With the percentage of disabled federal workers dropping, a recruitment agency offers feds a chance to interview workers with disabilities in Second Life.
Recruitment agency TMP Worldwide Advertising & Communications is seeking more than a few good agencies to join a job fair in the virtual world Second Life.
Comment on this article in The Forum.Riding the success of its private sector recruiting fairs in the virtual world in May and August 2007 -- which resulted in more than 310 interviews in 12 hours -- TMP hopes to entice agencies by holding out the Equal Employment Opportunity Commission's Leadership for the Employment of Americans with Disabilities initiative as bait.
"We see it as an opportunity for agencies to stem a 10-year decline in representation of people with disabilities," said John Bersentes, director of business development for TMP government solutions.
EEOC Commissioner Christine Griffin has called on agencies to step up hiring of disabled people because the percentage of the federal workforce that is disabled has fallen from 1.24 percent in 1994 to 0.97 percent (or 24,086 employees) in 2006.
TMP held a virtual job fair for people with disabilities in France in February, which inspired the U.S. government solutions group to follow suit, Bersentes said. Agencies would pay TMP to create virtual buildings for them on one of its two islands in Second Life, to advertise the job fair to prospective applicants, teach them how to move around the islands as avatars (3-D representations of themselves), and permit agencies to preview and choose the applicants they interview -- virtually, of course. The cost of the services and the building, specifically outfitted to express the culture of the organization, would run between $30,000 and $50,000, Bersentes estimated, though the fee would depend on who an agency was trying to reach.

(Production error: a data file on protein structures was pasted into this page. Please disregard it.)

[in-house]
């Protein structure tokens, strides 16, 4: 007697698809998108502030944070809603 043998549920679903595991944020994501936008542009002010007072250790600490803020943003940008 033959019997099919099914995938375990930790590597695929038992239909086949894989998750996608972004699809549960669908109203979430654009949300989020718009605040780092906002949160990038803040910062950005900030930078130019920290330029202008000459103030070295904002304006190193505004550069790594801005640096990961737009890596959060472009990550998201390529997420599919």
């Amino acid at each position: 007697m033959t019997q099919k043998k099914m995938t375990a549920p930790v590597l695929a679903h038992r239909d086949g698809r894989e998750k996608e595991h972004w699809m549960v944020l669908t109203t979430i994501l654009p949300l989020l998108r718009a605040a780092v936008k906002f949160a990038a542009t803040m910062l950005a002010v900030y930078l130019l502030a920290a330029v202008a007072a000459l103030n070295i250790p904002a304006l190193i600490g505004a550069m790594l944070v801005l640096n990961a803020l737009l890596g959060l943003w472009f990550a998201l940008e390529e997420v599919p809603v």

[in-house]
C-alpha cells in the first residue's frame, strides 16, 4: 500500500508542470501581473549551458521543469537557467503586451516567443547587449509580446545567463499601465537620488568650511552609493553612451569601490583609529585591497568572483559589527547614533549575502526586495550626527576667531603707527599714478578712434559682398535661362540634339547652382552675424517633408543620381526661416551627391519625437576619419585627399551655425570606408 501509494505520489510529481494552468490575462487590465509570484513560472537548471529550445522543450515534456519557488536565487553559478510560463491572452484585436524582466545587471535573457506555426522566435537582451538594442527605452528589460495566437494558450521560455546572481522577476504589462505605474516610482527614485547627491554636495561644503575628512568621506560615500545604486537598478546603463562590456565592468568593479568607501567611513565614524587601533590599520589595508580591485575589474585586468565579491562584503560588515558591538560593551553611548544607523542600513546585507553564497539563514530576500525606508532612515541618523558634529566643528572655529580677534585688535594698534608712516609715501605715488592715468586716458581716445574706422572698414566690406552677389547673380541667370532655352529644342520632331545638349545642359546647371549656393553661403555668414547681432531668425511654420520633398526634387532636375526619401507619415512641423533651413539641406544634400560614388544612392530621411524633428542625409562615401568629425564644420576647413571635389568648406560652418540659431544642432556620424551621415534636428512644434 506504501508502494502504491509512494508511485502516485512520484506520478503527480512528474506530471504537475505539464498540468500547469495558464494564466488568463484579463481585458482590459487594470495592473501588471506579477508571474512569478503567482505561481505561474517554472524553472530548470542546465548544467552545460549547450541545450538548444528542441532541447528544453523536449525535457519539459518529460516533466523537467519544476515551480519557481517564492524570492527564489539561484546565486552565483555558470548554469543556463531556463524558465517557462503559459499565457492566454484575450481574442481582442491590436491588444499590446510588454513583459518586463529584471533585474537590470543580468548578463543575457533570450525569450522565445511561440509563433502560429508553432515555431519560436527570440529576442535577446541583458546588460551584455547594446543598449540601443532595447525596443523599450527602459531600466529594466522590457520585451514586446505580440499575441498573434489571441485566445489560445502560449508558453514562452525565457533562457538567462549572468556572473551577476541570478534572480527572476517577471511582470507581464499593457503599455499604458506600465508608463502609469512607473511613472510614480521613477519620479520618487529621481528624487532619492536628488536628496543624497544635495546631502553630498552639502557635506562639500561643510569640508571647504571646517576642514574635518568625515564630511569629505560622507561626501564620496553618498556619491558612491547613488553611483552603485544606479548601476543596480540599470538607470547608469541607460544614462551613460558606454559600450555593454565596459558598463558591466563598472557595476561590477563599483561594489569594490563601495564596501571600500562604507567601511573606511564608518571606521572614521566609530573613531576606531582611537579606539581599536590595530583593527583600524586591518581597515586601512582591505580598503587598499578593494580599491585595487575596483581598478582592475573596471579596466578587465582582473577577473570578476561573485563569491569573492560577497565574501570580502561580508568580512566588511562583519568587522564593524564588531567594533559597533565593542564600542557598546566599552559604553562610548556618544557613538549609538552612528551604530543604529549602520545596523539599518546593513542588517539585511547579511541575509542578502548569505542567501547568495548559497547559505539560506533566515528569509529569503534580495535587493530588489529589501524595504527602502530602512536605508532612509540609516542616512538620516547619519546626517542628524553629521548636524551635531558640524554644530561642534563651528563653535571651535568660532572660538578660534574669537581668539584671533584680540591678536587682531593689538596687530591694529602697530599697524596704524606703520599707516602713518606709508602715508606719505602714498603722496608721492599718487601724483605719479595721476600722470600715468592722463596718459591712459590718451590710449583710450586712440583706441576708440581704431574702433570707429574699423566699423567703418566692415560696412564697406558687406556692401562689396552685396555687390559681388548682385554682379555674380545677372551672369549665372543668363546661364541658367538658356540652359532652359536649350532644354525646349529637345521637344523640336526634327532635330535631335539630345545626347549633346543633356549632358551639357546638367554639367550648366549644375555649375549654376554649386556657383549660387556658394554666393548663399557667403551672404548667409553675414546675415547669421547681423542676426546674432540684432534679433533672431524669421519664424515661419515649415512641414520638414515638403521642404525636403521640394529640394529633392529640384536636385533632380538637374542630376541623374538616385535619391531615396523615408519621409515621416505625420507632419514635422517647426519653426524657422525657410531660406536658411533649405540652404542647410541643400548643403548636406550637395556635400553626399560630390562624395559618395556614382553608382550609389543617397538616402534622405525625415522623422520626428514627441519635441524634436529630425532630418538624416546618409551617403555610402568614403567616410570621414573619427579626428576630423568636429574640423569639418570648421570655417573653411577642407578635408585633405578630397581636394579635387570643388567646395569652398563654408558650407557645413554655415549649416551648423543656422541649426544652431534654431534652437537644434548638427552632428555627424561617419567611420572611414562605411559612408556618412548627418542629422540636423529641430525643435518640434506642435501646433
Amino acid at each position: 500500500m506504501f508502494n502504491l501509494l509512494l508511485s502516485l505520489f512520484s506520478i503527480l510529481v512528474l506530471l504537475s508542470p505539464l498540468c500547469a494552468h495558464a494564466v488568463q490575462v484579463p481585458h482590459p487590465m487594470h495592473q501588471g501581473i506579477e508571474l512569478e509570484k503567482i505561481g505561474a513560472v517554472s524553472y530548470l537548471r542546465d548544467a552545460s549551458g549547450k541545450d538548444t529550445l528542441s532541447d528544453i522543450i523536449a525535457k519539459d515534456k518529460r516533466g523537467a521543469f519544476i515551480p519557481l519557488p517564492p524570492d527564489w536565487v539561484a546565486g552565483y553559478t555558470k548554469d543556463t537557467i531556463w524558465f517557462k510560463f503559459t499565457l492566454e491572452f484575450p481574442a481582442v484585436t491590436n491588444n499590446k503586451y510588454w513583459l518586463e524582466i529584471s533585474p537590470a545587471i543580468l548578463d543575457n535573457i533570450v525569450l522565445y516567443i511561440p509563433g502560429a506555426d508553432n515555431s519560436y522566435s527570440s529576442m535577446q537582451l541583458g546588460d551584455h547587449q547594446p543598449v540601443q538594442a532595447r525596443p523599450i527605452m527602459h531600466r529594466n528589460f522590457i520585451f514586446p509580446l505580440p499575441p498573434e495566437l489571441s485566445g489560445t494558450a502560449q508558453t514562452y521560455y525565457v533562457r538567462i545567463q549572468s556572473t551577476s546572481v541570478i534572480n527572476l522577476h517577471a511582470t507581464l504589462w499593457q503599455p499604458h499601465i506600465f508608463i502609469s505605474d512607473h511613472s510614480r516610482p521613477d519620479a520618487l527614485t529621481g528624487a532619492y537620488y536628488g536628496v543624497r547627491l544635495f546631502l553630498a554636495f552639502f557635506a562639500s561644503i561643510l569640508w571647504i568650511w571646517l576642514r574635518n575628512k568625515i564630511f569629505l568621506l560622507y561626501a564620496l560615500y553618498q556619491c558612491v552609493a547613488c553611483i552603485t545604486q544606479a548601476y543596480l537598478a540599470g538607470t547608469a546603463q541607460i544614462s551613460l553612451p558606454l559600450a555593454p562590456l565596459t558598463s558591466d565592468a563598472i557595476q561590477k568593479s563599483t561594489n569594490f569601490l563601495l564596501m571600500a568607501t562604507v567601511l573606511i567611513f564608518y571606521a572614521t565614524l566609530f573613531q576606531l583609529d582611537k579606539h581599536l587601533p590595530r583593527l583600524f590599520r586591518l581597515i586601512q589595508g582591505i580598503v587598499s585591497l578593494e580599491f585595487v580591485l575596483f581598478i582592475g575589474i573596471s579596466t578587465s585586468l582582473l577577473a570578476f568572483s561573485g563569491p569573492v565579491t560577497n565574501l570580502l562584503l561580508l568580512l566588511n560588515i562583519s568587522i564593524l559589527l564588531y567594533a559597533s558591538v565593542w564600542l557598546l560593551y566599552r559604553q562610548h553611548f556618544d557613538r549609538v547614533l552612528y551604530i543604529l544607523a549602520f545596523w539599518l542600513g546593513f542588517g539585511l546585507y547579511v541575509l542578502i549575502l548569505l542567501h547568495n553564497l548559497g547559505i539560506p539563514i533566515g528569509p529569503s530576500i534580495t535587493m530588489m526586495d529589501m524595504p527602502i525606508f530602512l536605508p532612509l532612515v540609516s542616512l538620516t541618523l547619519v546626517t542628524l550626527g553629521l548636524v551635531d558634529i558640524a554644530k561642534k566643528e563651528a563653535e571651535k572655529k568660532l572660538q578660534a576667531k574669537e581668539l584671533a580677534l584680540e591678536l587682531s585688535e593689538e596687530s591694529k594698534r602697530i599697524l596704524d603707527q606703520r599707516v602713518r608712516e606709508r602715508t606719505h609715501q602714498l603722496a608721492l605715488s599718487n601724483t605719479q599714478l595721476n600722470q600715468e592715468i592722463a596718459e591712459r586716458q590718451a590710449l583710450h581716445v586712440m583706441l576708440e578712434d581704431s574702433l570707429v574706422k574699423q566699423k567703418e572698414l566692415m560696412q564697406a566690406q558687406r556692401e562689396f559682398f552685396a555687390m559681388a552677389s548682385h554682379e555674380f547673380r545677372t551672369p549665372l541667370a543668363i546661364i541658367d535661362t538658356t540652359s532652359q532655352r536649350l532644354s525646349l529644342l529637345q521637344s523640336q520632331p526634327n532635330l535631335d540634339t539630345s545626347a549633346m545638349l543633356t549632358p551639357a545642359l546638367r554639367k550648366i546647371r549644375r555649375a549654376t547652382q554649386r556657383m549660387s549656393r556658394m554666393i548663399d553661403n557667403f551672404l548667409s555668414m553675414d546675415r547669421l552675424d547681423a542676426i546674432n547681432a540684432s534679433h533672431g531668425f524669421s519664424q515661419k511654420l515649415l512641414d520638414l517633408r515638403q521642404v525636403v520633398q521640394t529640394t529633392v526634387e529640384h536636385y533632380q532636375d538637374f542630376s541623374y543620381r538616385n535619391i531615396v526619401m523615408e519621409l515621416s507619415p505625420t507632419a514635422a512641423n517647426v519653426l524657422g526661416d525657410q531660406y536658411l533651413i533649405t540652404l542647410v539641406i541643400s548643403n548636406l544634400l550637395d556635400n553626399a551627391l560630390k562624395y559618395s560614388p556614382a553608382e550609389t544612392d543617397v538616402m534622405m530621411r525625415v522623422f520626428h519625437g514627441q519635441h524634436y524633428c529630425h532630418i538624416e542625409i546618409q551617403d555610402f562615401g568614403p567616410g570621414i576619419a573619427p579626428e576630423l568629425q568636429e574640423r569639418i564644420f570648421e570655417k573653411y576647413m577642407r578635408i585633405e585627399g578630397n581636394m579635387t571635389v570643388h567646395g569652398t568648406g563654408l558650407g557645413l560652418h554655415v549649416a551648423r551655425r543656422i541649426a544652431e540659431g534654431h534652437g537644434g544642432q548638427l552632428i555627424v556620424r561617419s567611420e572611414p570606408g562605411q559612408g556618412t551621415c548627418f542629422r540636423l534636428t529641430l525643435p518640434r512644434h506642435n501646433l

Bersentes sees a business opportunity in the fact that the 56 million Americans with disabilities -- 20 percent of the U.S. population -- spend twice as much time online as do the nondisabled. Forty percent of disabled people conduct business and personal activities online, he added. They should be considered prime job candidates because they have lower turnover rates than nondisabled people, he said.
TMP has worked with the National Multiple Sclerosis Society and other partners to ensure the synthetic world job fair is accessible. TMP plans to create a chat-based micro site especially for those with visual impairments.
Because those over 55 are more likely to become disabled, Bersentes views TMP's effort dovetailing with those of agencies such as Citizenship and Immigration Services, which is recruiting retirees to help handle a huge backlog of citizenship applications.
Last year's Second Life job fair ran into some problems. Some applicants spent hours learning how to create and manipulate their avatars and still weren't able to master such simple interview etiquette as sitting in chairs.
Nevertheless, TMP is committed to recruiting online. It also has created a Facebook application called "Work With Me," according to director of marketing John Refo. A company's employees can use it to post job openings on their own Facebook pages and then receive credit if applicants who navigate through their pages are hired.